Four Kids and a Dog

“I always hated costume parties.”

Nothing but dead air around me, but I whisper it aloud because I get the feeling it might be one of the last things I ever say.

Footsteps in the hallway. Yelling. Barking. Coming toward me.

“He’s this way, Gang!” one of them yells, that football jock in a white tee.

Frozen, my eyes are locked on the entrance, on the door I didn’t have time to close, on the sliver of light sneaking in from outside. Five shadows run past, the football jock in front and that devil dog in back.

The footsteps recede, and I slink along the wall to the closed door on the other side of the room. Halfway there the fur on my costume gets caught on a desk and shakes an antique glass full of pens free.

I lurch in, flailing for what I can. I catch the glass in one hand and the pens in another and for a harrowing moment wait for the rest to drop. After a few seconds of silence, I can finally breathe. It hasn’t been my night, but maybe things are looking up.

Breaths, long and deep, followed by nervous laughter. The pens are in the glass, and the glass is on the desk. The door is only a few steps away, and if my luck is turning it might get me out of this godforsaken house.

Tearing reaches my ears just as my body stops from the resistance. A lamp shatters behind me.

“Did you hear that?” the bob-haired girl in the orange sweater says from down the hall.

“This way!” the jock yells.

I always hated costume parties.

No use being subtle anymore. I slam the door against the wall and stomp my through, my furry booties so slick that I nearly slip on the hardwood beneath me.

The door opens into a living room, lit only by the sliver of light coming in from the hallway and the full moon staring down on it from the skylight.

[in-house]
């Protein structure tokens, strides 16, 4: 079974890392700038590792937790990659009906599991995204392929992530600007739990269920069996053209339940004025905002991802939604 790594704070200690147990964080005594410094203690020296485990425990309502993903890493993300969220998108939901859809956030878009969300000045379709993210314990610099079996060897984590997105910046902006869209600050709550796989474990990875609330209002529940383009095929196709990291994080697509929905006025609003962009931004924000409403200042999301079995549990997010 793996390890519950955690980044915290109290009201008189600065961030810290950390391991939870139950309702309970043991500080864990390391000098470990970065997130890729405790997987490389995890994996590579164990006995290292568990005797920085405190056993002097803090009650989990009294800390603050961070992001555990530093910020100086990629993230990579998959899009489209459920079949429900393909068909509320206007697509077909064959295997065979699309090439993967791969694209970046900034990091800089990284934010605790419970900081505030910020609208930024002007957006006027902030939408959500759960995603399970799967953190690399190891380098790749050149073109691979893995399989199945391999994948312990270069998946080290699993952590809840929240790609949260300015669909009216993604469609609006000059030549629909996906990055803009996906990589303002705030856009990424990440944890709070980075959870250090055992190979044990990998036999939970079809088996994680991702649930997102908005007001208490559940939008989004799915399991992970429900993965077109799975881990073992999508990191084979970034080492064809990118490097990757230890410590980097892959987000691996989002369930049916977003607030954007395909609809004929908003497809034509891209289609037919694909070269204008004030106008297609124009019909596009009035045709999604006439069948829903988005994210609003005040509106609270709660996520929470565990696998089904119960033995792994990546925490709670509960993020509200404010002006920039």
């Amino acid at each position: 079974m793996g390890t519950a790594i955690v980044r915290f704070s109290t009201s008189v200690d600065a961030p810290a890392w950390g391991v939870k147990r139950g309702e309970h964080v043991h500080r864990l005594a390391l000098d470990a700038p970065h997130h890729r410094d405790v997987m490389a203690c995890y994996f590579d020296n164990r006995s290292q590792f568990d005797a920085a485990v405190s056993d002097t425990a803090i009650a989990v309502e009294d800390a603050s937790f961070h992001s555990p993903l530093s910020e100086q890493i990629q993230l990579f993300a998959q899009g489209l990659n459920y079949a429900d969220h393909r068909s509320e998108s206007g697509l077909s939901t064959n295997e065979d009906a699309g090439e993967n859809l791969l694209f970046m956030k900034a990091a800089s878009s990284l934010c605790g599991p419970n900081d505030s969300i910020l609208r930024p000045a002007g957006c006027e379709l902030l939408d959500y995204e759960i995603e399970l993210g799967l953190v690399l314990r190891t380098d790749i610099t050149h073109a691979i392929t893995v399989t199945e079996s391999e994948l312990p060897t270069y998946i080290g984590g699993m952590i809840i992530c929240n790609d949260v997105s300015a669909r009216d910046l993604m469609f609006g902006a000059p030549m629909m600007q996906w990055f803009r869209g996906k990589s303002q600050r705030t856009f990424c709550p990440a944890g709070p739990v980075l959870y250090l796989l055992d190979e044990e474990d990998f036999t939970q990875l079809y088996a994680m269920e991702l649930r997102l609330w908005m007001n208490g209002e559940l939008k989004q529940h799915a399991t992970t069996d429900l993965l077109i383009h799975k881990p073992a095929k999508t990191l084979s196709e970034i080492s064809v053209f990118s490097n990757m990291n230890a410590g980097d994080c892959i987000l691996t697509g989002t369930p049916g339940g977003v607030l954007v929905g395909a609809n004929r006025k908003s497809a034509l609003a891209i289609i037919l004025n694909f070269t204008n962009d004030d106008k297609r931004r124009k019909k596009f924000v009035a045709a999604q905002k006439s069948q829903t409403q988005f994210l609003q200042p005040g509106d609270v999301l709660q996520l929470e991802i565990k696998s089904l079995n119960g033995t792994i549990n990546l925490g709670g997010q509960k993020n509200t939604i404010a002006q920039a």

Footsteps in the hallway.

My feet pad across the room slower than I’d like, slower than I need. The front door is just ahead. I can finally leave this hellish holiday behind.

Light flashes behind me.

“There he is!” It’s the valley girl with the red hair, skin as pale as the moonlight.

I can’t look back. I won’t make it if I look back.

The front door whistles on its hinges. Cold air smacks me in the face. The porch is hard under my booties, which are just glorified socks with fake fur stuck around the ankle.

The jock calls out behind me, but I’m already running down the walkway. “Get him, Gang!”

Stones dig into my feet. Mud seeps through the fur. The makeup I used to shadow my face like a lion is streaking into my eyes and down my face like I’ve been crying. At this, I’m not sure I’m not.

Footsteps in the grass, and I look over just in time to see the devil dog bounding toward me.

He lunges, teeth bared. I contort my frame just enough to dodge and then stumble onward.

One step to keep balance.

Two steps and I’m in the grass.

Feet are soaked but still beneath me. I risk a glance over my shoulder. The dog is rolling in the mud. Three behind him are giving chase.

Only three?

More footsteps. My eyes snap forward just into time to see the lanky one, looking like he’s as scared of me as I am of them. We crash in a mess of shaggy hair and makeup. My head slams on the pavers.